In 2008, the world lost one of the innovators, if not one of the creators of rock ‘n’ roll. Bo Diddley. Diddley influenced everyone from Buddy Holly, to the Rolling Stones, The Animals, Jimi Hendrix, and The Doors.
Born December 30, 1928, as Ellas Otha Bates, he later recorded and wrote songs as Ellas McDaniel. Like many of the famous bluesmen he was born in Mississippi and moved to Chicago as a child where, as a member of the Ebenezer Baptist Church, he learned to play the trombone and the violin. It wasn’t until he attended a local Pentecostal church that he learned to play the guitar and heard the throbbing beat that would become his trademark. After he saw John Lee Hooker playing, he was inspired to take up playing and by the time he was fifteen he had carved out a niche for himself playing on Maxwell street in Chicago. By the time he was twenty-three he had a regular spot at the 708 Club, and by the time he was twenty-five had started recording for Chess Records.
At Chess he took the name Bo Diddley. The name wasn’t meaningless, it could have been derived from a “Diddley bow” which was a stringed instrument of African origin, or more likely it came from the American slang “bo Diddley” meaning “absolutely nothing”. Could music and Bo Diddley been an early example of Jim Morrison’s “activities that seem to have no meaning?”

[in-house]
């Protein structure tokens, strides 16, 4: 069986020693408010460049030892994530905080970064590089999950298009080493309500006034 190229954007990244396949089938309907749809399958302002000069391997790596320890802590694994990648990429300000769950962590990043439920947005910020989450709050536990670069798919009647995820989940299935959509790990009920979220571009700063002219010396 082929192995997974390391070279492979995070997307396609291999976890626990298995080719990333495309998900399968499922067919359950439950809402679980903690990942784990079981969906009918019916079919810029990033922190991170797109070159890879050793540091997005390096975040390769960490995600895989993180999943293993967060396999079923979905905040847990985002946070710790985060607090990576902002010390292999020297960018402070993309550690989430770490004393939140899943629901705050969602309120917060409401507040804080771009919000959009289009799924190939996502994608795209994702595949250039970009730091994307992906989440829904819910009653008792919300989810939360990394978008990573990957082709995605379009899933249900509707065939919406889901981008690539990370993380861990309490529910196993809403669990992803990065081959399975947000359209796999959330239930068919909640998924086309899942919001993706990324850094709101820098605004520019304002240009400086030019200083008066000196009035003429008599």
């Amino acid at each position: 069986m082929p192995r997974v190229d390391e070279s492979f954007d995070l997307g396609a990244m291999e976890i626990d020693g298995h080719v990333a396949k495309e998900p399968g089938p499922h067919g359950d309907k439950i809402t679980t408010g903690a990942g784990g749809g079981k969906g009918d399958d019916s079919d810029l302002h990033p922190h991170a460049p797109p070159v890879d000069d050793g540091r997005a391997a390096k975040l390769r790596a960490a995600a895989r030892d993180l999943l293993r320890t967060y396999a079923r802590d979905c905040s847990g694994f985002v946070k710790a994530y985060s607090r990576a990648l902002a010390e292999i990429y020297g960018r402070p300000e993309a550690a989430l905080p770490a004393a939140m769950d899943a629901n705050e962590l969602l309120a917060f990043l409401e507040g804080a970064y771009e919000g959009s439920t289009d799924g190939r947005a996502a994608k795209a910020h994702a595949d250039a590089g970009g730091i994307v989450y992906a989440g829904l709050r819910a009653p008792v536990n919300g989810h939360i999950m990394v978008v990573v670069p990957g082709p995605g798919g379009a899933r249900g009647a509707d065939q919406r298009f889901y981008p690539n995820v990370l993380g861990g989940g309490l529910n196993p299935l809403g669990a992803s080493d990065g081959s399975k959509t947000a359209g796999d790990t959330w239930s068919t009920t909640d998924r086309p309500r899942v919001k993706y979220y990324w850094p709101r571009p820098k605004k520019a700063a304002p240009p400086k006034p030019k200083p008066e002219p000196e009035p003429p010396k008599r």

In 1955 Diddley appeared on the Ed Sullivan show and instead of singing the Sullivan requested song Sixteen Tons, sang the song Bo Diddley drawing Sullivan’s ire. He was never asked to appear on the show again. Despite that, Diddley continued to record for Chess records, producing eleven albums between 1958 and 1963. As rock ‘n’ roll started to grow, Diddley was able to ‘crossover’ to white audiences and appeared in Alan Freed’s rock shows and started touring in England where the young Rolling Stones opened for him. He also encountered The Animals and they were moved to record The Story of Bo Diddley.
After rock ‘n’ roll became the dominant musical entertainment, Diddley appeared with the Grateful Dead, The Doors, The Rolling Stones, The Clash, Sheryl Crow, and Robert Cray. He also appeared in the Blues Brothers movie as well as Trading Places.
The Doors covered many of their idols, including Willie Dixon, John Lee Hooker and Diddley’s Who Do You Love? In fact, Who Do You Love? may be the first rock ‘n’ roll horror song with lyrics like “I walked forty-seven miles of barbed wire,” “used a cobra snake for a neck tie,” “got a brand new house on the roadside/made out of rattlesnake hide/I got a brand new chimney made on top/made of human skulls,” and a couple of lyrics that may have appealed to Jim Morrison: “I got a tombstone hand and a graveyard mind/I’m twenty-two and I don’t mind dying.”
The Doors changed Who Do You Love? from the rollicking rocker that Diddley had made and turned it into a languid waltz through love. Diddley covered Love Her Madly for The Doors’ 2000 release Stoned Immaculate but it would have been more interesting if Diddley had covered The Doors’ cover of Who Do You Love?
Bo Diddley died of heart failure on June 2, 2008.
Note: This article was revised from last year’s and will appear in the forthcoming book “The Doors Examined” Coming in early 2013.
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